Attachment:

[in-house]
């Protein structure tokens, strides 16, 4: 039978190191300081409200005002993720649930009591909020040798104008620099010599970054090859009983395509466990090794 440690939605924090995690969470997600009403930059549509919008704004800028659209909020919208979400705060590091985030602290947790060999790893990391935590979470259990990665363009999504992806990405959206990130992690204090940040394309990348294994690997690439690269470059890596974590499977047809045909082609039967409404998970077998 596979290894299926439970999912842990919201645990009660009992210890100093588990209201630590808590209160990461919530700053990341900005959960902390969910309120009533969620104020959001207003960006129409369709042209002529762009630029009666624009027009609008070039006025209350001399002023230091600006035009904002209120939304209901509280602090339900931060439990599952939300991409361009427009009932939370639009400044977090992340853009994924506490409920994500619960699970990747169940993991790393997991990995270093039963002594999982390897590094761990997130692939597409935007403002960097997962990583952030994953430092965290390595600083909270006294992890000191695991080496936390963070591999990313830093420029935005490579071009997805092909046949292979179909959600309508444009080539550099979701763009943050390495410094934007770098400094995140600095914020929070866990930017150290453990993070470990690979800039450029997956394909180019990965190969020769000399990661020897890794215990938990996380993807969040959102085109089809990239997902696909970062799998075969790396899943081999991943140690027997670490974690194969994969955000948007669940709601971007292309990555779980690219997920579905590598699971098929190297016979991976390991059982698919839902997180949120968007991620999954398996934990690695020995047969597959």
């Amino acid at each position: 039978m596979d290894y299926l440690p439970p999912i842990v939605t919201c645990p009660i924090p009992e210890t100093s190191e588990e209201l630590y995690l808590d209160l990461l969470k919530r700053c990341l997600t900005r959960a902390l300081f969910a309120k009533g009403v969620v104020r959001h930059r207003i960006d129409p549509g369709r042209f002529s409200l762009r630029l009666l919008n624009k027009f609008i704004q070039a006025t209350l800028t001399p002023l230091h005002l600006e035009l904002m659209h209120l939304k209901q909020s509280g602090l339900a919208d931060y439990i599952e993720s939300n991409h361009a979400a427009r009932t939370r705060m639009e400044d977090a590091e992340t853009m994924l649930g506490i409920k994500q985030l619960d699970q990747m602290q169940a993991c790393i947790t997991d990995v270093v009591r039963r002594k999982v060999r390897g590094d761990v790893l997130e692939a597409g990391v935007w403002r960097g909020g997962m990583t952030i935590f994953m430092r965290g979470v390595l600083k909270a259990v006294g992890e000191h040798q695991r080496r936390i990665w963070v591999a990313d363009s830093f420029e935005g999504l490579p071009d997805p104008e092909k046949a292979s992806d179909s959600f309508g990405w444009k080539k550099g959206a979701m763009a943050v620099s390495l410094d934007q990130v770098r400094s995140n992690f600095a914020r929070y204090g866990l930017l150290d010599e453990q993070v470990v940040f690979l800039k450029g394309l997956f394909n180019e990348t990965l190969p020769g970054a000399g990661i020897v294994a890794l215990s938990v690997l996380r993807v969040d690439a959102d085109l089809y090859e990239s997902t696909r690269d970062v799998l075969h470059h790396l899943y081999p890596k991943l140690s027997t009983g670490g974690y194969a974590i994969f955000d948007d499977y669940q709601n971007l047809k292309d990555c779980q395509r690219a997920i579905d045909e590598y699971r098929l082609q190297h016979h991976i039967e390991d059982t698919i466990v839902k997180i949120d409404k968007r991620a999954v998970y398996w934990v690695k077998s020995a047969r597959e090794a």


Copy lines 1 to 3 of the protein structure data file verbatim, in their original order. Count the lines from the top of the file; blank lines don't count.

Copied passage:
[in-house]
């Protein structure tokens, strides 16, 4: 039978190191300081409200005002993720649930009591909020040798104008620099010599970054090859009983395509466990090794 440690939605924090995690969470997600009403930059549509919008704004800028659209909020919208979400705060590091985030602290947790060999790893990391935590979470259990990665363009999504992806990405959206990130992690204090940040394309990348294994690997690439690269470059890596974590499977047809045909082609039967409404998970077998 596979290894299926439970999912842990919201645990009660009992210890100093588990209201630590808590209160990461919530700053990341900005959960902390969910309120009533969620104020959001207003960006129409369709042209002529762009630029009666624009027009609008070039006025209350001399002023230091600006035009904002209120939304209901509280602090339900931060439990599952939300991409361009427009009932939370639009400044977090992340853009994924506490409920994500619960699970990747169940993991790393997991990995270093039963002594999982390897590094761990997130692939597409935007403002960097997962990583952030994953430092965290390595600083909270006294992890000191695991080496936390963070591999990313830093420029935005490579071009997805092909046949292979179909959600309508444009080539550099979701763009943050390495410094934007770098400094995140600095914020929070866990930017150290453990993070470990690979800039450029997956394909180019990965190969020769000399990661020897890794215990938990996380993807969040959102085109089809990239997902696909970062799998075969790396899943081999991943140690027997670490974690194969994969955000948007669940709601971007292309990555779980690219997920579905590598699971098929190297016979991976390991059982698919839902997180949120968007991620999954398996934990690695020995047969597959």
């Amino acid at each position: 039978m596979d290894y299926l440690p439970p999912i842990v939605t919201c645990p009660i924090p009992e210890t100093s190191e588990e209201l630590y995690l808590d209160l990461l969470k919530r700053c990341l997600t900005r959960a902390l300081f969910a309120k009533g009403v969620v104020r959001h930059r207003i960006d129409p549509g369709r042209f002529s409200l762009r630029l009666l919008n624009k027009f609008i704004q070039a006025t209350l800028t001399p002023l230091h005002l600006e035009l904002m659209h209120l939304k209901q909020s509280g602090l339900a919208d931060y439990i599952e993720s939300n991409h361009a979400a427009r009932t939370r705060m639009e400044d977090a590091e992340t853009m994924l649930g506490i409920k994500q985030l619960d699970q990747m602290q169940a993991c790393i947790t997991d990995v270093v009591r039963r002594k999982v060999r390897g590094d761990v790893l997130e692939a597409g990391v935007w403002r960097g909020g997962m990583t952030i935590f994953m430092r965290g979470v390595l600083k909270a259990v006294g992890e000191h040798q695991r080496r936390i990665w963070v591999a990313d363009s830093f420029e935005g999504l490579p071009d997805p104008e092909k046949a292979s992806d179909s959600f309508g990405w444009k080539k550099g959206a979701m763009a943050v620099s390495l410094d934007q990130v770098r400094s995140n992690f600095a914020r929070y204090g866990l930017l150290d010599e453990q993070v470990v940040f690979l800039k450029g394309l997956f394909n180019e990348t990965l190969p020769g970054a000399g990661i020897v294994a890794l215990s938990v690997l996380r993807v969040d690439a959102d085109l089809y090859e990239s997902t696909r690269d970062v799998l075969h470059h790396l899943y081999p890596k991943l140690s027997t009983g670490g974690y194969a974590i994969f955000d948007d499977y669940q709601n971007l047809k292309d990555c779980q395509r690219a997920i579905d045909e590598y699971r098929l082609q190297h016979h991976i039967e390991d059982t698919i466990v839902k997180i949120d409404k968007r991620a999954v998970y398996w934990v690695k077998s020995a047969r597959e090794a």